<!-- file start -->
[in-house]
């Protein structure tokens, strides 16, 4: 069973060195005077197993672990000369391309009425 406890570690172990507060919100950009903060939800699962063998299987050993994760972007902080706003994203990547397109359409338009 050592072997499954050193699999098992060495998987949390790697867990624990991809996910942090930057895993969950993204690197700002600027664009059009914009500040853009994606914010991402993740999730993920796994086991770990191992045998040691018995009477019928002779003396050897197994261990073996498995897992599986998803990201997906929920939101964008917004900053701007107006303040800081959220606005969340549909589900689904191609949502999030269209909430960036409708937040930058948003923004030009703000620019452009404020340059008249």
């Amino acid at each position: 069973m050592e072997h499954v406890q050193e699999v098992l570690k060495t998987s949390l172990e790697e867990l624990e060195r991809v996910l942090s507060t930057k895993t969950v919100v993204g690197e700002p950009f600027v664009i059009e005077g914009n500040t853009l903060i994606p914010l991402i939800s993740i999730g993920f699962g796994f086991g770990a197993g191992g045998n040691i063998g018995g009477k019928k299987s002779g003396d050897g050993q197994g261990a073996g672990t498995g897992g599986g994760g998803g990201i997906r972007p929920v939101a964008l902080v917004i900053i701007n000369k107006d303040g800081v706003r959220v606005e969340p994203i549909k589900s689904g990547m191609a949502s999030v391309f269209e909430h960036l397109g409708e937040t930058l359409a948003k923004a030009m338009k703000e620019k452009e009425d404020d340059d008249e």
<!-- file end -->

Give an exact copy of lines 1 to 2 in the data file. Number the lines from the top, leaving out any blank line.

[in-house]
């Protein structure tokens, strides 16, 4: 069973060195005077197993672990000369391309009425 406890570690172990507060919100950009903060939800699962063998299987050993994760972007902080706003994203990547397109359409338009 050592072997499954050193699999098992060495998987949390790697867990624990991809996910942090930057895993969950993204690197700002600027664009059009914009500040853009994606914010991402993740999730993920796994086991770990191992045998040691018995009477019928002779003396050897197994261990073996498995897992599986998803990201997906929920939101964008917004900053701007107006303040800081959220606005969340549909589900689904191609949502999030269209909430960036409708937040930058948003923004030009703000620019452009404020340059008249």